How to Clarify Your Style & Create a Moodboard (a simple method)

  Your personal brand style is not restricted to your website or online presence. So, I want to walk you through an exercise to help you make the connection from your personal style to your brand style and how to create a moodboard with Pinterest.

In today's post, you'll learn how to:

  1. Dispel any confusion around brand style because you already know your style!

  2. Walk through an easy exercise to define your style values or feelings.

  3. Use those words to systematically create a Pinterest mood board using my strategic search-and-scroll maneuver.

  4. Why this is not optional and must be done BEFORE even writing your site copy.

And, yes, I did create a free downloadable version for you to follow along. You can get that at and I’ll add a link below too.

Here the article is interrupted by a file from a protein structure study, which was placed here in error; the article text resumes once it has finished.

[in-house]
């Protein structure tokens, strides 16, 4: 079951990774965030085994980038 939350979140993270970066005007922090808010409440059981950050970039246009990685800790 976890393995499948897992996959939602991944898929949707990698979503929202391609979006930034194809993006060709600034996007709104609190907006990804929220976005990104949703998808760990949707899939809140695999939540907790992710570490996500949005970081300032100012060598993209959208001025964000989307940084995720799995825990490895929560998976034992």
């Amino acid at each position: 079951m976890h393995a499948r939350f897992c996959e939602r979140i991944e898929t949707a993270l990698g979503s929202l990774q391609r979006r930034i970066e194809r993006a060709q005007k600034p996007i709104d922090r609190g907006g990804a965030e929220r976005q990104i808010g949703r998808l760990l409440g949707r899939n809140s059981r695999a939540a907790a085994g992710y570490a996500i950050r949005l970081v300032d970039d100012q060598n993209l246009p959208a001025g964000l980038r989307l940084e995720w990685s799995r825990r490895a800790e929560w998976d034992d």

So, in case we haven’t met before:

Hey, I’m Meghan the website strategist at where I work with other service-based creative entrepreneurs (by that I mean coaches, copywriters, OBMs, and even other designers) to craft websites that get them more consistent client inquiries with less hustle.

Your personal brand style is not restricted to your website.

Your style is always your style. And you can find it everywhere – from the clothes that attract you, to the way you decorate your home. The things that you love about a cozy room are often the same things you’ll love when it comes to your website.

And this is a very good thing to be aware of. Because, a lot of times, people will be confused by the word “branding” or they’ll feel like web design is so abstracted as a concept from what they’re familiar with, that they don’t know how to begin to make design decisions.

This happened to me, in reverse, when I was going through Hilary Rushford’s Style & Styleability course. I just couldn’t wrap my head around the concept of creating “outfits” that felt like “me” and looked good. It wasn’t until I talked with another stylist, Jessie Artigue, that I was able to turn my eye for web design toward my closet.

I tell you all this to say, if web design feels like a foreign concept that you just don’t “get”, it’s not you. We all find it difficult to translate one form of design into another. BUT the underlying values will be the SAME across mediums.